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37 terms

AP Biology Chapter 8

AP Biology Chapter 8 Photosynthesis, energy from sunlight
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Photosynthesis
synthesis of compounds with the aid of radiant energy (especially in plants)
Light reactions
reactions of photosynthesis that use energy from light to produce ATP and NADPH
Light-independent reactions
phase of photosynthesis where energy form light dependent reactions is used to produced glucose and additional ATP molecules
Electromagnetic radiation
radiation consisting of waves of energy associated with electric and magnetic fields resulting from the acceleration of an electric charge
Photons
light quanta
Wavelength
the distance (measured in the direction of propagation) between two points in the same phase in consecutive cycles of a wave
Absorption
the mental state of being preoccupied by something
Ground state
(physics) the lowest energy state of an atom or other particle
Excited state
a state in which an atom has a higher potential energy than it has in its ground state
Pigments
molecules that absorb specific wavelengths of sunlight
Absorption spectrum
The range of a pigment's ability to absorb various wavelengths of light.
Action spectrum
the efficiency with which electromagnetic radiation produces a photochemical reaction plotted as a function of the wavelength of the radiation
Chlorophylls
the most common and important photosynthetic pigments in plants and algae
Accessory pigments
Pigment that absorbs light at different wavelengths and then pass energy onto chlorophyll
Carotenoids
An accessory pigment, either yellow or orange, in the chloroplasts of plants. By absorbing wavelengths of light that chlorophyll cannot, carotenoids broaden the spectrum of colors that can drive photosynthesis.
Phycobillins
good at absorbing blue light
Antenna systems
light harvesting complexes; absorbs energy and forms part of a photosystem
Reaction center
Complex of proteins associated with two special chlorophyll a molecules and a primary electron acceptor. Located centrally in a photosystem, this complex triggers the light reactions of photosynthesis. Excited by light energy, one of the chlorophylls donates an electron to the primary electron acceptor, which passes an electron to an electron transport chain.
NADP+
Nicotinamide adenine dinucleotide phosphate, an acceptor that temporarily stores energized electrons produced during the light reactions.
Non electron transport
the linear flow of electrons through photosystems I and II; results in the formation of ATP (by chemiosmosis), NADPH, and O2
Photosystem
in the thylakoid membranes of chloroplasts, a cluster of chlorophyll and other pigment molecules that harvest light energy for the light reactions of photosynthesis
Z scheme
a model depicting the series of energy changes of an electron during the light reactions of photosynthesis. The electron absorbs light energy twice, resulting in an energy curve with a zigzag shape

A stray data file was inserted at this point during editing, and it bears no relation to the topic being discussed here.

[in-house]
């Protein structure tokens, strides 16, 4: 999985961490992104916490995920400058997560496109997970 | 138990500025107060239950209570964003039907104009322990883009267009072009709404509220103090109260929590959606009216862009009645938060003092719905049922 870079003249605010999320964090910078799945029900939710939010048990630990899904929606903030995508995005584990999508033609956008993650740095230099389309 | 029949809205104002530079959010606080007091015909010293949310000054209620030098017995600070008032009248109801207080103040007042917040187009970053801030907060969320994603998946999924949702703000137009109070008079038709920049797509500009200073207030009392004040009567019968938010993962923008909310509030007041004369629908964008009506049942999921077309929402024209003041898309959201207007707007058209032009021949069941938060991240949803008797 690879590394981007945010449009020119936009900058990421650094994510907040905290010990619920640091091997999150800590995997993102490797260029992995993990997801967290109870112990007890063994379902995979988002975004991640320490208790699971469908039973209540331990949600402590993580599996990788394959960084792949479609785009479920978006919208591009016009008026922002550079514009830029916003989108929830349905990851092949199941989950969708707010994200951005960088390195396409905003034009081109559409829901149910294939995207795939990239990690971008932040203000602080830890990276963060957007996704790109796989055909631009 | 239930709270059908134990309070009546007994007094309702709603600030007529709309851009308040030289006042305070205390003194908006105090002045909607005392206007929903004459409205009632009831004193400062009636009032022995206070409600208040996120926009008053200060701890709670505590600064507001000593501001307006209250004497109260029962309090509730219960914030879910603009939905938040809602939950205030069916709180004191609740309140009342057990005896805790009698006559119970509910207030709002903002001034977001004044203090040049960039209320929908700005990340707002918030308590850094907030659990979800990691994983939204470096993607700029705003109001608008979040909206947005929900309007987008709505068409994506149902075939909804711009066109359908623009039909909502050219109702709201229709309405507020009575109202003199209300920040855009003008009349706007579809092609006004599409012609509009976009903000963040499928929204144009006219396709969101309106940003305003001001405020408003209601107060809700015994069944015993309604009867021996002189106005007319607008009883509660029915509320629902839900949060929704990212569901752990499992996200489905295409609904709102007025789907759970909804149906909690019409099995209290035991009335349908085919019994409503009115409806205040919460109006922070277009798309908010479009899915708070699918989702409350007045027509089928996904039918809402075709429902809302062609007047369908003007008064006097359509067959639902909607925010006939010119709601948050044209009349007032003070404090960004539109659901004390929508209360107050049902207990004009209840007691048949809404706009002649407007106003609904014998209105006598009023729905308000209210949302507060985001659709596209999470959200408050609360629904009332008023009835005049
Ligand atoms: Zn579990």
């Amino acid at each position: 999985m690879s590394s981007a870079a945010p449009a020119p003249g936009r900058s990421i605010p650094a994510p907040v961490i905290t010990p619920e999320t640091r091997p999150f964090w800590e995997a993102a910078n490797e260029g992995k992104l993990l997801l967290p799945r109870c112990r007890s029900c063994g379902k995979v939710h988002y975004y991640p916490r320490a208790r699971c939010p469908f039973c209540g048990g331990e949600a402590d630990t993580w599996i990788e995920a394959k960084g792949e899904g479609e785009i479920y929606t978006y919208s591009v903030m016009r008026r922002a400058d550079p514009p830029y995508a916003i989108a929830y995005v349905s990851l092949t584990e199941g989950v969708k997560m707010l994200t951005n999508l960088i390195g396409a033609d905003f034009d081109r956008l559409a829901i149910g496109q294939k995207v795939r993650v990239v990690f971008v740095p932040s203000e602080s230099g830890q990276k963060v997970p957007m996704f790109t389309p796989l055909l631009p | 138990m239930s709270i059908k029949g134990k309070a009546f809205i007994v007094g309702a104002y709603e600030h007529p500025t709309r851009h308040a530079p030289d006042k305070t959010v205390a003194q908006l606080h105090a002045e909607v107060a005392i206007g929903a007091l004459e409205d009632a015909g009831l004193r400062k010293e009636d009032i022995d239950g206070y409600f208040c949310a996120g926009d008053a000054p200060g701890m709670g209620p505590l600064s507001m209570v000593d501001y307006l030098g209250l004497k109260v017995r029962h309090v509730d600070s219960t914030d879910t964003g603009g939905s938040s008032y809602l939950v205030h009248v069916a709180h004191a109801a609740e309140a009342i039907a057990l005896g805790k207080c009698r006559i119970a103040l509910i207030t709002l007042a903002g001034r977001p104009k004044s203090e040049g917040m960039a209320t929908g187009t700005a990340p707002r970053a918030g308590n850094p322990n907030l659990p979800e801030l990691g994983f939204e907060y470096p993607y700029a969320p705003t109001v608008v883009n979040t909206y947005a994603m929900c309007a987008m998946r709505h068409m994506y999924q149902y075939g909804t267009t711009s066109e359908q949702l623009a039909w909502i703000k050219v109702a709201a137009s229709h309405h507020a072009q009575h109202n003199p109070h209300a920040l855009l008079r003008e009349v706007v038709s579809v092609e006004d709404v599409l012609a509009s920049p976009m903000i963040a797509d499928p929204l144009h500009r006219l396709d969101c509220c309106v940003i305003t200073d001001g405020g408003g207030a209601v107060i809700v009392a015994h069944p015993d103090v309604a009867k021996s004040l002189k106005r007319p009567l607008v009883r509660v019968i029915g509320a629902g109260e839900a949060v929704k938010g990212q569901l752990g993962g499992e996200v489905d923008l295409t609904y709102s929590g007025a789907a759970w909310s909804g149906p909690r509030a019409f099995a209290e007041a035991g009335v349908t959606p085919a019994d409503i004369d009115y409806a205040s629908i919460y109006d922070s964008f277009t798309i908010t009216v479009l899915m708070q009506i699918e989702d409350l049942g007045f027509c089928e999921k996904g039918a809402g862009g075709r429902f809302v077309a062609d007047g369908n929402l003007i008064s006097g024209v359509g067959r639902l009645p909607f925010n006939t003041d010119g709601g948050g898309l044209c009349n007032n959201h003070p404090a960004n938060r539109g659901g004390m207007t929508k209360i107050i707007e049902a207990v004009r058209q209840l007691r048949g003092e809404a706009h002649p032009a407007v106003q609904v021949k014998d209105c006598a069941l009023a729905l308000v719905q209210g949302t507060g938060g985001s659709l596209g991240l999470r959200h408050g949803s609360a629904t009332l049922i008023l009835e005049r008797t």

Ferredoxin
an iron sulfur protein that acts as another mobile electron carrier of the pathway; then transfers to the NADP+ reductase
Cyclic electron transport
In photosynthesis, the cyclic flow of electrons through Photosystem I; ATP is formed by chemiosmosis, but no photolysis of water occurs, and O2 and NADPH are not produced.
Plastoquinone
Transports the protons to the lumen of the thylakoid discs ,while the electrons continue through the chain into the cytochrome bf6 protein complex
Plastocyanin
acts as an electron carrier between the cytochrome b6f and photosystem 1 (PS1) complexes in the photosynthetic electron-transfer chain.
Calvin cycle
The second of two major stages in photosynthesis (following the light reactions), involving atmospheric CO2 fixation and reduction of the fixed carbon into carbohydrate.
Ribulose 1,5-bisphosphate
the final phase of the calvin cycle is the regeneration of _____ ____
Ribulose bisphosphate carboxylase/oxygenase
Rubisco.
Oxygenase
an oxidoreductase that catalyzes the incorporation of molecular oxygen
Carboxylase
This enzyme catalyzes the addition of a -COO-, or the addition of an acid group.
Photorespiration
A metabolic pathway that consumes oxygen, releases carbon dioxide, generates no ATP, and decreases photosynthetic output; generally occurs on hot, dry, bright days, when stomata close and the oxygen concentration in the leaf exceeds that of carbon dioxide.
Mesophyll
The ground tissue of a leaf, sandwiched between the upper and lower epidermis and specialized for photosynthesis.
Phosphoenolpyruvate
The last reaction of glycolysis produces more ATP by transferring the phosphate group PEP to ADP., second energy rich compound in glycolysis; its dephosphorylation can be coupled to ATP production
PEP carboxylase
An enzyme that adds CO2 to phosphoenolpyruvate (PEP) to form oxaloacetate in C4 plants. It acts prior to photosynthesis.
Bundle sheath cells
A type of photosynthetic cell arranged into tightly packed sheaths around the veins of a leaf.
Crassulacean acid metabolism
An adaptation for photosynthesis in arid conditions, first discovered in the family Crassulaceae. In this process, a plant takes up CO2 and incorporates it into a variety of organic acids at night; during the day, CO2 is released from organic acids for use in the Calvin cycle.